One toll hike may not be enough 

Two more fare increases loom for drivers crossing the Golden Gate Bridge despite the recent decision to increase tolls by $1.

The toll hike approved last week means cash-paying drivers will shell out $6 to cross the Golden Gate Bridge, and that price could soon rise to $8.

Citing the need to make up a projected five-year, $91 million operating budget shortfall, the Golden Gate Bridge, Highway and Transportation District agreed to a $1 increase on cash and FasTrak tolls. The new rates may take effect in September.

A separate proposal by the bridge district to raise cash tolls by $1 during busy travel times is currently under discussion.

Separate from the bridge district — but still affecting drivers crossing the iconic span — is a third plan to charge another $1 fee on the seismically unsafe Doyle Drive. That plan is currently being considered by San Francisco transportation officials.

"We are still investigating many options to rebuild Doyle Drive, including congestion pricing," said Joe Arellano, spokesman for Mayor Gavin Newsom.

Because the toll on Doyle Drive would only affect southbound drivers, North Bay politicians have strongly opposed the idea, calling it a "Marin commuter tax."

The extra fare on Doyle Drive is the only way to generate much-needed funding to rebuild the aging expanse, said Tilly Chang, deputy director of the San Francisco County Transportation Authority, which is leading the effort to restore the 72-year-old structure.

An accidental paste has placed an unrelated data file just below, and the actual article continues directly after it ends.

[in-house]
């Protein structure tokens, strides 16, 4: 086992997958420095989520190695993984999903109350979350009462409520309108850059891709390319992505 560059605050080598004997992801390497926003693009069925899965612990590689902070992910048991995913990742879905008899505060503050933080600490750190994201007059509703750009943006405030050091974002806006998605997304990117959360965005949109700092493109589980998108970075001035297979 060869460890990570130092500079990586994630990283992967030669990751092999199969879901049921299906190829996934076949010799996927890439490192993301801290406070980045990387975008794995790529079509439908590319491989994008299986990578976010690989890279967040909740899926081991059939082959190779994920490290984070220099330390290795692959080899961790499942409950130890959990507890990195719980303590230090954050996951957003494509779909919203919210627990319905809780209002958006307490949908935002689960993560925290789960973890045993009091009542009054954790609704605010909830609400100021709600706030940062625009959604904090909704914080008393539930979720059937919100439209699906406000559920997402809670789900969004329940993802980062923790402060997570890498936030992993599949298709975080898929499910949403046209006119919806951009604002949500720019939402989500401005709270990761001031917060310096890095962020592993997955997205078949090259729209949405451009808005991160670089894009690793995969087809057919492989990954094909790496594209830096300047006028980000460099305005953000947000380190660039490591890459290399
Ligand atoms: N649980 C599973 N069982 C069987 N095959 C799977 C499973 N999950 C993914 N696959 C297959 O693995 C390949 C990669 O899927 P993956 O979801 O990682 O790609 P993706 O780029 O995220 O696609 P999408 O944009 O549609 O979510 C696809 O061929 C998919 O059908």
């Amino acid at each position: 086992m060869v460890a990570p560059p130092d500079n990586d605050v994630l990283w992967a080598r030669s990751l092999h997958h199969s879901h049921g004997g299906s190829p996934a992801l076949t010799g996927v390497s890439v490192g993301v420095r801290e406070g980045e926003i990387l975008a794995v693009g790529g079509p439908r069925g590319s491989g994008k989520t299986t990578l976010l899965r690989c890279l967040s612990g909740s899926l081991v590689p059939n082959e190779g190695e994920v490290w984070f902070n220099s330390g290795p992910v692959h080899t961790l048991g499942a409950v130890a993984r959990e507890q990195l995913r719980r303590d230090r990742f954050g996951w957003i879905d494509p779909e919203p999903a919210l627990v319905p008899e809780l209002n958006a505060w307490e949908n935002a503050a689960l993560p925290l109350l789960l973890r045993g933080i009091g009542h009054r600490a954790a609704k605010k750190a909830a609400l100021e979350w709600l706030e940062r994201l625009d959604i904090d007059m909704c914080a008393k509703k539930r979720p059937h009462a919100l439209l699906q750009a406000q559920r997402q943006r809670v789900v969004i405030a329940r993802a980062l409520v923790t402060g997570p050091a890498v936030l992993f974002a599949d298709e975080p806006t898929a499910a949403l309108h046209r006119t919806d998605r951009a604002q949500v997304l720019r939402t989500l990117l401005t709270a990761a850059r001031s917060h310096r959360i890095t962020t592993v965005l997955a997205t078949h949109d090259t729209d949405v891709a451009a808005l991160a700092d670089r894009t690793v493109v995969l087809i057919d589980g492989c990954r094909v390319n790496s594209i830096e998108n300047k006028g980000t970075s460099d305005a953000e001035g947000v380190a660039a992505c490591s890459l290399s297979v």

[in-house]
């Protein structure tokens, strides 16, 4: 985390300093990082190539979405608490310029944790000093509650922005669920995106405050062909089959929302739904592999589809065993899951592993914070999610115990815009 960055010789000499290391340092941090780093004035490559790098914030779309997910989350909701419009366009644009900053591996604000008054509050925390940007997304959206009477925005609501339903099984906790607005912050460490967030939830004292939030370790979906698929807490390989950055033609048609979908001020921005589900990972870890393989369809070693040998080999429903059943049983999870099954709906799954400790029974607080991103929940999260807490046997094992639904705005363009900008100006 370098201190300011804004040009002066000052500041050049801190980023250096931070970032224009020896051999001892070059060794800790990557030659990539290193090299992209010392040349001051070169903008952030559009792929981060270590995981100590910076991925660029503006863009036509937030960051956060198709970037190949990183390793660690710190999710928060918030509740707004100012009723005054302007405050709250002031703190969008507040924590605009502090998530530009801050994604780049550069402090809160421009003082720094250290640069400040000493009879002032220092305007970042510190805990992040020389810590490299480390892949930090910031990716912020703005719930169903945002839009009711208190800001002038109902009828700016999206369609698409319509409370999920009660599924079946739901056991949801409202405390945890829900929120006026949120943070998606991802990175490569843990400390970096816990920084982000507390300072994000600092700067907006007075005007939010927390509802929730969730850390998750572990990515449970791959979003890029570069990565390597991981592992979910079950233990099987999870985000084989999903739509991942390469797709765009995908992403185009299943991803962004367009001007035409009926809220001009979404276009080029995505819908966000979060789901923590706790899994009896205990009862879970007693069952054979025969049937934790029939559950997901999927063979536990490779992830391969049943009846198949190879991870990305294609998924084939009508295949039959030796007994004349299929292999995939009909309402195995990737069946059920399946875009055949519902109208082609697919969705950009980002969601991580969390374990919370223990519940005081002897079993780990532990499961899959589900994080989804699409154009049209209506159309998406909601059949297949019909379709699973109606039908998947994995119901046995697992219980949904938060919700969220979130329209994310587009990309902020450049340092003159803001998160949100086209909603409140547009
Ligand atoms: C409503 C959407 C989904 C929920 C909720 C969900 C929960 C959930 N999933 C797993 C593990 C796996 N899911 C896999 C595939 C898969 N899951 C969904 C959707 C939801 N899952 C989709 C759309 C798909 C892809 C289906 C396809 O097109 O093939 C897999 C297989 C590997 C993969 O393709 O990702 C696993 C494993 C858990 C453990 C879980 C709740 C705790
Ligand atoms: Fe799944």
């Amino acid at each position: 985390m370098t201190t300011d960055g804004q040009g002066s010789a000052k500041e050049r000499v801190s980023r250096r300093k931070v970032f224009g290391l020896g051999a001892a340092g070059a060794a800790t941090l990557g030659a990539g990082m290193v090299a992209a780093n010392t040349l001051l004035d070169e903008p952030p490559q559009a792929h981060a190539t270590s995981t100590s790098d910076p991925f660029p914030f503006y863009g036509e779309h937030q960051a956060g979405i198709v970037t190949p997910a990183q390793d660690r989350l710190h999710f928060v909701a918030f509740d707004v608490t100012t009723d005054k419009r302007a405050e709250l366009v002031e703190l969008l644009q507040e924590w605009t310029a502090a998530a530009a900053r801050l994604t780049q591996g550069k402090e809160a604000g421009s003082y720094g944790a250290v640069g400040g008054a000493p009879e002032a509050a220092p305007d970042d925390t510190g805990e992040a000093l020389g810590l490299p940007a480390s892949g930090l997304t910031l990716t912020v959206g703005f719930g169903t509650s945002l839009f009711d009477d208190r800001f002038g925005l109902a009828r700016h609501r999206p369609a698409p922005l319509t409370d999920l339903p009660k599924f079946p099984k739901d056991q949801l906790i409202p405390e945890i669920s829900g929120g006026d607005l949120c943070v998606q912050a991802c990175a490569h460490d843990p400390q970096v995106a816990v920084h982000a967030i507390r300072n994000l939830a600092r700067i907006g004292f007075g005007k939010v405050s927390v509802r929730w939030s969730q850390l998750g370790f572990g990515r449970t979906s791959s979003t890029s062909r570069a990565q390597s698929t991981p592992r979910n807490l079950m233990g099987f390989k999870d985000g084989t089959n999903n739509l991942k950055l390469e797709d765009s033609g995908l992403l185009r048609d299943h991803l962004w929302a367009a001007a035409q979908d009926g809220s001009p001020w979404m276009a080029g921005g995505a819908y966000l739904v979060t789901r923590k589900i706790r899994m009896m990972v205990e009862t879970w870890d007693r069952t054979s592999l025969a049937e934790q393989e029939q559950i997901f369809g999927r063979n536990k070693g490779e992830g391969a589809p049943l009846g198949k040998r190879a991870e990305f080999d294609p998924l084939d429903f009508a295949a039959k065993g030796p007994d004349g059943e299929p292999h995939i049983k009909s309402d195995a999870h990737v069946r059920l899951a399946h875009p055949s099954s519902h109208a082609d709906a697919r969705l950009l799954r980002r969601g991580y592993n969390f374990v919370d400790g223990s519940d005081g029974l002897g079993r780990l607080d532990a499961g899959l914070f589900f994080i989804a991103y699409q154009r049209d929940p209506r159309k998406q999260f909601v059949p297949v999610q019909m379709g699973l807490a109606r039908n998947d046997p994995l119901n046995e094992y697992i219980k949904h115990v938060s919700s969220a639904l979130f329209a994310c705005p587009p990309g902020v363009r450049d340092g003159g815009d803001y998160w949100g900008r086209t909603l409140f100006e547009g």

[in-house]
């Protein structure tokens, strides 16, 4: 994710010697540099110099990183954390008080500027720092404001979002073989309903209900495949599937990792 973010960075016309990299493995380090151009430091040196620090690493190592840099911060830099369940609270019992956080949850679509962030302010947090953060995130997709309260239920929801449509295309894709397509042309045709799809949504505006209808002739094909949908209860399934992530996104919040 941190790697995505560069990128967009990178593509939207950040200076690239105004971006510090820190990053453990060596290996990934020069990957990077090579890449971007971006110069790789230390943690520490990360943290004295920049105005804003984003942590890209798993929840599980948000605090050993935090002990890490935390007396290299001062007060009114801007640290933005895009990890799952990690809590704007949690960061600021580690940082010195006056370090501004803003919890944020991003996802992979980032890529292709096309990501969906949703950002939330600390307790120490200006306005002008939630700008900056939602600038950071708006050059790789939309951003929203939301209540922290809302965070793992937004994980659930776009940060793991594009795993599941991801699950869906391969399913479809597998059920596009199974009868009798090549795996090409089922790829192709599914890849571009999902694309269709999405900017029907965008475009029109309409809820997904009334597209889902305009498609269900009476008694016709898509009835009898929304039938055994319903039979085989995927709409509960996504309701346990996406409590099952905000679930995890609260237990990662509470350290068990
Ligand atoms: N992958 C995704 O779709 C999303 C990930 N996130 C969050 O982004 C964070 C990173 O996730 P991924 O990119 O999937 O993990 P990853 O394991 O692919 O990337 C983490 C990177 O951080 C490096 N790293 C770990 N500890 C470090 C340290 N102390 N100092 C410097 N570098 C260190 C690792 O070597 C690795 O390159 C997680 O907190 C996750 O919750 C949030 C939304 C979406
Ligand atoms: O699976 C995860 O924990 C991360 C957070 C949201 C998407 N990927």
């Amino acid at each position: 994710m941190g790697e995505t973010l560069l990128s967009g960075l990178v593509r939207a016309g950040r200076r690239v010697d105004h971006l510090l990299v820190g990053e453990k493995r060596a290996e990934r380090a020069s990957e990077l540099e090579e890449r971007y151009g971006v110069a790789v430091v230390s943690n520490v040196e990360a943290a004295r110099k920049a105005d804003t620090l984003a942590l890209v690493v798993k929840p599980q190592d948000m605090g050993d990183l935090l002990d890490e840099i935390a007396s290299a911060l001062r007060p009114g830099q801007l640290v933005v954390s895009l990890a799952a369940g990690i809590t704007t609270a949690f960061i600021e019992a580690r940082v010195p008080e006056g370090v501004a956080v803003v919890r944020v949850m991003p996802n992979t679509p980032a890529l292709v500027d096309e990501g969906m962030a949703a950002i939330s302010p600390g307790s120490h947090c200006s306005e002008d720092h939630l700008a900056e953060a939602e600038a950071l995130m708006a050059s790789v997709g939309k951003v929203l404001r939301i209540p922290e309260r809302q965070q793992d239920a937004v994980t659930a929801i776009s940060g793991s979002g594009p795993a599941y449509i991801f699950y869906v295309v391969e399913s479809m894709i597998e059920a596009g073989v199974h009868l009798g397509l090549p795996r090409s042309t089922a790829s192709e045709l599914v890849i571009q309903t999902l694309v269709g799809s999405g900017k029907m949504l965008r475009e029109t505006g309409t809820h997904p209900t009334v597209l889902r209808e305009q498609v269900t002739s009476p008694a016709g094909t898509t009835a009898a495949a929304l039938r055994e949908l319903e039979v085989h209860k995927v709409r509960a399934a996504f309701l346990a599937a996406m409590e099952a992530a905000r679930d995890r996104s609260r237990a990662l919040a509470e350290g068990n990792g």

The Doyle Drive project has a current price tag of $1.01 billion, although the SFCTA is investigating ways to reduce the cost. So far, $640 million has been identified for the rebuild.

"We’re looking at a whole host of options to make up the shortfall," Chang said. "But a Doyle Drive toll is the most effective possibility to raise funds."

A $1 toll on Doyle Drive would generate about $18 million a year, Chang said. Any plan for a toll on the approach would have to be approvedby state legislators.

Golden Gate Bridge district officials will meet Wednesday with technical advisors from the U.S. Department of Transportation to discuss the components of a congestion-reducing toll.

Earlier this year, the bridge district submitted two proposals for higher tolls during peak travel times. One option would charge both FasTrak and cash users an extra $1, while the other would increase cash prices by $1 and FasTrak costs by 50 cents.

The Department of Transportation, which required that the bridge district implement a congestion toll in order to save the Bay Area region $158 million in federal grant money, balked at the proposal, saying it would not affect driver behavior enough to reduce traffic.

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Will Reisman

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